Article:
[31]                          With respect for those who view the matter differently, I simply cannot accept that, on the facts of this case, “giving [judicial] sanction to the particular form of unauthorized surveillance in question would see the amount of privacy and freedom remaining to citizens diminished to a compass inconsistent with the aims of a free and open society”: Wong, at p. 46. I agree with the Court of Appeal’s conclusion that Mills did not have a reasonable expectation of privacy in these circumstances.

B.            Additional Consideration

[32]                          My conclusion on the unreasonableness of Mills’ expectation of privacy is determinative. That said, I offer this further observation on whether Part VI of the Criminal Code  captured these communications because they consisted of “private communication”. 

[33]                          In my view, s. 184.2  of the Criminal Code  was not applicable here because there was no “private communication”. Section 184.2(1)  states that “[a] person may intercept, . . . a private communication where either the originator of the private communication or the person intended by the originator to receive it has consented to the interception and an authorization has been obtained pursuant to subsection (3)”. Section 183  defines “private communication” and “intercept” for the purpose of Part VI:

183 In this Part,

. . .

 

intercept includes listen to, record or acquire a communication or acquire the substance, meaning or purport thereof;

 

. . .

 

private communication means any oral communication, or any telecommunication, that is made by an originator who is in Canada or is intended by the originator to be received by a person who is in Canada and that is made under circumstances in which it is reasonable for the originator to expect that it will not be intercepted by any person other than the person intended by the originator to receive it, and includes any radio-based telephone communication that is treated electronically or otherwise for the purpose of preventing intelligible reception by any person other than the person intended by the originator to receive it;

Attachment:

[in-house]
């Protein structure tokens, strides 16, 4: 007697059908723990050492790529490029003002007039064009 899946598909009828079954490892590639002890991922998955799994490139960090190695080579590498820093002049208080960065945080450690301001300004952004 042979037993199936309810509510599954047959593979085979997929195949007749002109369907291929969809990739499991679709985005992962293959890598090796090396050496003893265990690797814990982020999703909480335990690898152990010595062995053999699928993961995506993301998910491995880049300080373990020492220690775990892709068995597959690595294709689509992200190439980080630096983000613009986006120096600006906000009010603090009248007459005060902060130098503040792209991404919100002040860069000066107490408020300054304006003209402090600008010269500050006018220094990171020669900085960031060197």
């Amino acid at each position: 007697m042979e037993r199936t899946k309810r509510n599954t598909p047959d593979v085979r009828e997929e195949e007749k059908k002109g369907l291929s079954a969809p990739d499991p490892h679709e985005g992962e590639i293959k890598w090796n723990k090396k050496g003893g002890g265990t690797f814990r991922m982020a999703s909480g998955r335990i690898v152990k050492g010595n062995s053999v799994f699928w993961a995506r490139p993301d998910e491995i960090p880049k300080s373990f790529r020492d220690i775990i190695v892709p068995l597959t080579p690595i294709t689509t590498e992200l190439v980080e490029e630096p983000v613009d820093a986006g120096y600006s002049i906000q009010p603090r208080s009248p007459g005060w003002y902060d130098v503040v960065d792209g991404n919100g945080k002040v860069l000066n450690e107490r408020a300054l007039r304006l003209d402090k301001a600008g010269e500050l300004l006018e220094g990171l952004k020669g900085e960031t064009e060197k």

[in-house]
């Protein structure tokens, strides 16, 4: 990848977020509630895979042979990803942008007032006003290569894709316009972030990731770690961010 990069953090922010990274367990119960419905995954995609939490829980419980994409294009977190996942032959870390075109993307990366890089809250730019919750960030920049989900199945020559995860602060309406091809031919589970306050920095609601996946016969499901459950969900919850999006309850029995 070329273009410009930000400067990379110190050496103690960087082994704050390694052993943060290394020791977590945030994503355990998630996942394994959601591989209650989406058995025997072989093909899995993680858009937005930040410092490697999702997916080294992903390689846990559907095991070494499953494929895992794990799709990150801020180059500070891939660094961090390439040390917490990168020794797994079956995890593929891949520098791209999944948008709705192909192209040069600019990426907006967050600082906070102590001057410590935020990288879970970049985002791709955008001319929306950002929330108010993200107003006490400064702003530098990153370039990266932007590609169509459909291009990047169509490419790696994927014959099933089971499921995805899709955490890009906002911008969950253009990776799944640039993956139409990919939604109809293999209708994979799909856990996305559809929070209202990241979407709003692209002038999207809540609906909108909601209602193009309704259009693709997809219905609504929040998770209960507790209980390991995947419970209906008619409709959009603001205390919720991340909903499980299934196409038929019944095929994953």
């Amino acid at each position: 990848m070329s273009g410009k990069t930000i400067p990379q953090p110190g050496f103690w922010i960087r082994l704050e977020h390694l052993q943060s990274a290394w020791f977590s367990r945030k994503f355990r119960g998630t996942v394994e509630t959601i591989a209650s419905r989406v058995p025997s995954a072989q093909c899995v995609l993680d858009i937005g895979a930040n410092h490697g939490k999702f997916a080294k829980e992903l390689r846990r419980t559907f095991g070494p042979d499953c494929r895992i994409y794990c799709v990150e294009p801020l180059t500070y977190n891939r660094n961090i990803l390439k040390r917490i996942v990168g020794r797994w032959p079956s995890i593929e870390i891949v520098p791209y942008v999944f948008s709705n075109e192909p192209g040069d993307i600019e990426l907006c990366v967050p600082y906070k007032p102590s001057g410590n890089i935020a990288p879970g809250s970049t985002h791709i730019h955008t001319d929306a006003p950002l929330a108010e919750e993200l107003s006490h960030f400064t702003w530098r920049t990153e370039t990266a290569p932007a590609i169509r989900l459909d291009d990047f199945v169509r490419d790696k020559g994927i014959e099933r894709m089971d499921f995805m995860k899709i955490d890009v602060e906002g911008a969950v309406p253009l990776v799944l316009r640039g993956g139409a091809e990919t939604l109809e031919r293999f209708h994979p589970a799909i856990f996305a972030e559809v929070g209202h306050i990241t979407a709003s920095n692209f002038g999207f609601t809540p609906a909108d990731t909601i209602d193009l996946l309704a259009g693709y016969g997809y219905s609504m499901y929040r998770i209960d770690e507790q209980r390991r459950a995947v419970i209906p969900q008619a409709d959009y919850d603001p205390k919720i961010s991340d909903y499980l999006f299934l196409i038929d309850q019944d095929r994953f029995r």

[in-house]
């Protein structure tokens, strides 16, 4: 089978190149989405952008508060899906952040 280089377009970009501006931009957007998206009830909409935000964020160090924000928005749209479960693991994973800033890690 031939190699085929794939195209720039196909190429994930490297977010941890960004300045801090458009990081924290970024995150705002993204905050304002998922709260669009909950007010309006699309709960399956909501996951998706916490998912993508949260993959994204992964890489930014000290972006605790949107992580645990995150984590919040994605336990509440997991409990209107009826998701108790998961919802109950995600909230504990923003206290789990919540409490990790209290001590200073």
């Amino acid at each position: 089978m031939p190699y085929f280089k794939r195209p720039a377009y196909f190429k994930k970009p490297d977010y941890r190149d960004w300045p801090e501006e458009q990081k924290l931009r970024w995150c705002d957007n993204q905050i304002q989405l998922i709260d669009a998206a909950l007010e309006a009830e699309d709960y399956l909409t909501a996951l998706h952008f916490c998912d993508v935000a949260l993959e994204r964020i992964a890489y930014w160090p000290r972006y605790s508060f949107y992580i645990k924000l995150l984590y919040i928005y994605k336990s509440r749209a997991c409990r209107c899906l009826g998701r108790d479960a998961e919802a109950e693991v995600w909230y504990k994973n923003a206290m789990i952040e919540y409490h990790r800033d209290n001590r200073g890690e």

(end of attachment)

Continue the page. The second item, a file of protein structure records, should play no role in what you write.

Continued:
. . .

[34]                          Reading this definition together with this Court’s elaboration of s. 8  of the Charter , a communication made under circumstances in which there is no reasonable expectation of privacy cannot constitute a “private communication” for the purposes of s. 183 : R. v. TELUS Communications Co., 2013 SCC 16, [2013] 2 S.C.R. 3, at para. 32; S. Penney, “Consent Searches for Electronic Text Communications: Escaping the Zero-Sum Trap”, (2018) 56 Alta. L. Rev. 1, at p. 18. 

IV.         Conclusion

[35]                          In the result, Mills has failed to establish that he had a reasonable expectation of privacy in his conversations with “Leann”. I would, therefore, dismiss the appeal.

 

The reasons of Wagner C.J. and Karakatsanis J. were delivered by

 

                     Karakatsanis J. —

[36]                          I agree with my colleague Brown J. on the outcome of this appeal. However, I reach this conclusion for different reasons. In my view, when undercover police officers communicate in writing with individuals, there is no “search or seizure” within the meaning of s. 8  of the Canadian Charter of Rights and Freedoms . This is because it is not reasonable to expect that your messages will be kept private from the intended recipient (even if the intended recipient is an undercover officer). Further, the police conduct does not amount to a search or seizure — the police did not take anything from the accused or intrude on a private conversation; the undercover officers simply received messages sent directly to them.